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MountainStar Healthcare announces new Utah facilities, spreading care to more communities

One of Utah's largest health systems, MountainStar Healthcare, announced on Thursday it is adding more facilities to its network.

One of Utah's largest health systems, MountainStar Healthcare, announced on Thursday it is adding more facilities to its network. (Kristin Murphy, Deseret News)


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SALT LAKE CITY — One of Utah's largest health systems, MountainStar Healthcare, announced Thursday that it is adding more Utah facilities to its network, working toward a goal to bring affordable care to more families in Utah.

Greg Angle, president at MountainStar Healthcare, said the health care system is committed to investing in Utah and providing high-quality health care at a good value.

The company, which is part of the massive international network owned by HCA Healthcare, currently has eight hospitals in Utah between Logan and Payson, and multiple urgent care and emergency room locations.

"We're adding access points, improving continuity of care and bringing the knowledge and best practices from HCA Healthcare's 35 million annual patient interactions to the communities we live in and love," Angle said.

The initiative to expand MountainStar's options in Utah include:

  • A new emergency room in Syracuse, which will be MountainStar's 14th in the state, following two added in October in Herriman and Lehi.
  • Operating room expansions at the Brigham City Community Hospital in Box Elder County and the Mountain View Hospital in Payson.
  • Two urgent care centers in West Point and American Fork, which makes nine "CareNow" centers added in the last two years.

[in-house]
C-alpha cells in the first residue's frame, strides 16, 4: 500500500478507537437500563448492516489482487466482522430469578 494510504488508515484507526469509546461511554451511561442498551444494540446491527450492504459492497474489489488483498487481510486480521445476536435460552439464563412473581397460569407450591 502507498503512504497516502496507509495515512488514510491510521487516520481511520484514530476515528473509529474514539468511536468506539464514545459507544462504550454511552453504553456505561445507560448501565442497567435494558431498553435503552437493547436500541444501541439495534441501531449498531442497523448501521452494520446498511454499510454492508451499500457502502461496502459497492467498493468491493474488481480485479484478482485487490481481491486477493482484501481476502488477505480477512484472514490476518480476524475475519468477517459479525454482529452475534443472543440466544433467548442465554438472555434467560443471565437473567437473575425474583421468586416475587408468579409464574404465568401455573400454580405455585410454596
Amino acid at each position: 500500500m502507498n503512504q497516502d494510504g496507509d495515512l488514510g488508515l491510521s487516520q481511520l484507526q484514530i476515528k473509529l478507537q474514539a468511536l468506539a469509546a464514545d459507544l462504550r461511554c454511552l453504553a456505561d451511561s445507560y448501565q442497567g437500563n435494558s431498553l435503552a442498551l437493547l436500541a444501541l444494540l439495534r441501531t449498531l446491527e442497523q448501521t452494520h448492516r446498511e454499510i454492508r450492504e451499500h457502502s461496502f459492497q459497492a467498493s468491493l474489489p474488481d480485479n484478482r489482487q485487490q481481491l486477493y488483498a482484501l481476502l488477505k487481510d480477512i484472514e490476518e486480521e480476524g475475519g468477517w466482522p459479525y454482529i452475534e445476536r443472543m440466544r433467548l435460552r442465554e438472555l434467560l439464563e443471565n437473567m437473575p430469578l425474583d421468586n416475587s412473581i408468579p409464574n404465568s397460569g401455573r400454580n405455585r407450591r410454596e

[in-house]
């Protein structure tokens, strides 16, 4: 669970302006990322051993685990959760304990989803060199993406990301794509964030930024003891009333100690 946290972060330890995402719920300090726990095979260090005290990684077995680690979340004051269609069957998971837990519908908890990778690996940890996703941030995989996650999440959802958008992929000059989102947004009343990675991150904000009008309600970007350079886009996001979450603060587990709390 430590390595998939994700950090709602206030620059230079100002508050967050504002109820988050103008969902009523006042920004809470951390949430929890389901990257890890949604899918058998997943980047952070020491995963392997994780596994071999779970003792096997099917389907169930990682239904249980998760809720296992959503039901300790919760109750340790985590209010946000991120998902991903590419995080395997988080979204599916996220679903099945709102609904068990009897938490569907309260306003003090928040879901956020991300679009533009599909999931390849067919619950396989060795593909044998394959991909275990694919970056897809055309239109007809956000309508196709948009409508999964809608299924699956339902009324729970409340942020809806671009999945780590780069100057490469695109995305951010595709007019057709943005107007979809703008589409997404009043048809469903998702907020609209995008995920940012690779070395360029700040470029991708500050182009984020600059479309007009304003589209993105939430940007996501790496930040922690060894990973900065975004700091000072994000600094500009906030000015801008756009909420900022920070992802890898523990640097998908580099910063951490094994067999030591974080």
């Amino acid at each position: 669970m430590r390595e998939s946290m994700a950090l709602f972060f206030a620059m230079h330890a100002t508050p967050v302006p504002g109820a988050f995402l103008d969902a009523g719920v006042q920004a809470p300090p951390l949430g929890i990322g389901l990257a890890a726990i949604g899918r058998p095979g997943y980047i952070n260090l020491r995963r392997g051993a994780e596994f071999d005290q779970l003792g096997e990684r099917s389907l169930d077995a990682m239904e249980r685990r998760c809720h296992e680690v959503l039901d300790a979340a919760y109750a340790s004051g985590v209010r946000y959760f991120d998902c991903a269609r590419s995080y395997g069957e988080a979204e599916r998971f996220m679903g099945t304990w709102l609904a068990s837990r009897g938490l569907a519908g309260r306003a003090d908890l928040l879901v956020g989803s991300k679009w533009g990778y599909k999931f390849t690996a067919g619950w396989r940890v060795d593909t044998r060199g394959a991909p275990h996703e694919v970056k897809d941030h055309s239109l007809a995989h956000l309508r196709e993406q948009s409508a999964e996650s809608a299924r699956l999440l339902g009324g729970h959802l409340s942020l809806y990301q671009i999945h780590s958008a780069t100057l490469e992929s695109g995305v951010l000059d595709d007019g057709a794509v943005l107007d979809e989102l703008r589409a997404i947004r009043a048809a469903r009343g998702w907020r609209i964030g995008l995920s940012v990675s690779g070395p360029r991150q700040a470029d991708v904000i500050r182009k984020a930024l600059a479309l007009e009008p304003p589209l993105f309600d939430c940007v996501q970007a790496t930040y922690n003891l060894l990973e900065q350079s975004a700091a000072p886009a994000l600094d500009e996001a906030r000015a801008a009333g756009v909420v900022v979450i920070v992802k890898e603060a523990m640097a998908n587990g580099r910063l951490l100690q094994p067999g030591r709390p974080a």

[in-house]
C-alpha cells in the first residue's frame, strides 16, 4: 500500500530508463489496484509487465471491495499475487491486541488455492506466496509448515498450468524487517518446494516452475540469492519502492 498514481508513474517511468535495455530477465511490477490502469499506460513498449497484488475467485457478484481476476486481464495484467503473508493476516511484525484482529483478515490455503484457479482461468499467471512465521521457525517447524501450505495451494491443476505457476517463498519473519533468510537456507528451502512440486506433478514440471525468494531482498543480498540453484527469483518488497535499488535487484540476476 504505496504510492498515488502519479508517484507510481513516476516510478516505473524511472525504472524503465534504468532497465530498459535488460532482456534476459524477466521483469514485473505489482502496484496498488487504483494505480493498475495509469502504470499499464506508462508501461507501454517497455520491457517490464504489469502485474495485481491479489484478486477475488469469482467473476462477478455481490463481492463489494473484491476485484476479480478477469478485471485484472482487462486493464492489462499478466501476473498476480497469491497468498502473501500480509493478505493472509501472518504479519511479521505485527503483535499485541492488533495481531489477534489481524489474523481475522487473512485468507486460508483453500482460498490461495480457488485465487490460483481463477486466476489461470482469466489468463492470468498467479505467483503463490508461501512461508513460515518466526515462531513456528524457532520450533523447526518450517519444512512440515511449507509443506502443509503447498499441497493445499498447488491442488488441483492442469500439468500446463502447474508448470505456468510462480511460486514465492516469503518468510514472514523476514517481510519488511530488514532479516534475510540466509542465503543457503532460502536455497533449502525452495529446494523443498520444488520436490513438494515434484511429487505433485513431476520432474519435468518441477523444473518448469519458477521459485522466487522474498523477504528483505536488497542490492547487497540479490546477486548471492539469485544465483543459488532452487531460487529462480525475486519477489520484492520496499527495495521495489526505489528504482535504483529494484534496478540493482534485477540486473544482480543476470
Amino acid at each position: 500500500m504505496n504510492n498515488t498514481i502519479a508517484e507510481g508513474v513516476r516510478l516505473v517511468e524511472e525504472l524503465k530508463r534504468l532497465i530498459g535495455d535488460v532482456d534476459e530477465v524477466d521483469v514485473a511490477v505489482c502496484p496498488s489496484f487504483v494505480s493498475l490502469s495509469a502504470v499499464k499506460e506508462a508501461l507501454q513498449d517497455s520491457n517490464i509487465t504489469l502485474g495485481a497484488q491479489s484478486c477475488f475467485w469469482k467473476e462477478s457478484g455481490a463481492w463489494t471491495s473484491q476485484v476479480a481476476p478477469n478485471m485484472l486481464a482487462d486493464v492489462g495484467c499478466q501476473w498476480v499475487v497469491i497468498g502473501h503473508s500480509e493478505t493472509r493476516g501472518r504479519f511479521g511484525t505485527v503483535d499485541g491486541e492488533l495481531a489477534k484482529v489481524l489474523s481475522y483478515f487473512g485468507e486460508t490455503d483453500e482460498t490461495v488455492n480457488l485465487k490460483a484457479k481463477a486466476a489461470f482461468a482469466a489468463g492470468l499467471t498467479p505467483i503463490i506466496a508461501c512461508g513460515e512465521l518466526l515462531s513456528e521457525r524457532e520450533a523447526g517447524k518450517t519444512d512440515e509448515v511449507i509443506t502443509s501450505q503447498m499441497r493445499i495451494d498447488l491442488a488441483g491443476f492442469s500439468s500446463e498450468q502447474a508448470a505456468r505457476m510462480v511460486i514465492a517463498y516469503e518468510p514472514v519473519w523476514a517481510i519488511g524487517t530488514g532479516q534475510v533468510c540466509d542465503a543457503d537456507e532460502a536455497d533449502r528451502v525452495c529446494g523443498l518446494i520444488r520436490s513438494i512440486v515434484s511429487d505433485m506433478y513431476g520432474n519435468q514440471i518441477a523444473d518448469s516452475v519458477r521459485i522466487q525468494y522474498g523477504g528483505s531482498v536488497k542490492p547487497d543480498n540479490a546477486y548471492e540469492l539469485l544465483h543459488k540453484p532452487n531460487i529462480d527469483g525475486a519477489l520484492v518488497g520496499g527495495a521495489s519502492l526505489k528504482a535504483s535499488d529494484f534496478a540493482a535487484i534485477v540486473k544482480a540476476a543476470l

• Two Envision Imaging locations have been added to facilities in Draper and Bountiful.
  • Expansions already announced at St. Mark's Hospital and Lone Peak Hospital are moving toward completion.
  • Two HCA Healthcare Centers for Clinical Advancement, in Ogden and Draper, will help train nurses and clinicians in Utah.

"What we're most excited about is not any one investment but the combination and the comprehensive nature of what we've been able to do over the last several years by adding to our network. So it's really the culmination of a lot of work, some major investment and a commitment to the growing demand for health care services in Utah," Angle said.

Angle said they are fortunate so many people in Utah are coming to them for care. He said continuing to meet with a primary care provider can help people stay healthy, and have resources to help them find appropriate care when it is needed.

"We want folks to actively engage in maintaining a healthy lifestyle, certainly, and to stay connected to our network, stay connected to the health system," Angle said.

He said the system recognizes the population in Utah is increasing, not just in Salt Lake County but all along the Wasatch Front, and the increasing density can make it harder for families to find the health care they need. In response, MountainStar is trying to bring health care closer to where families live.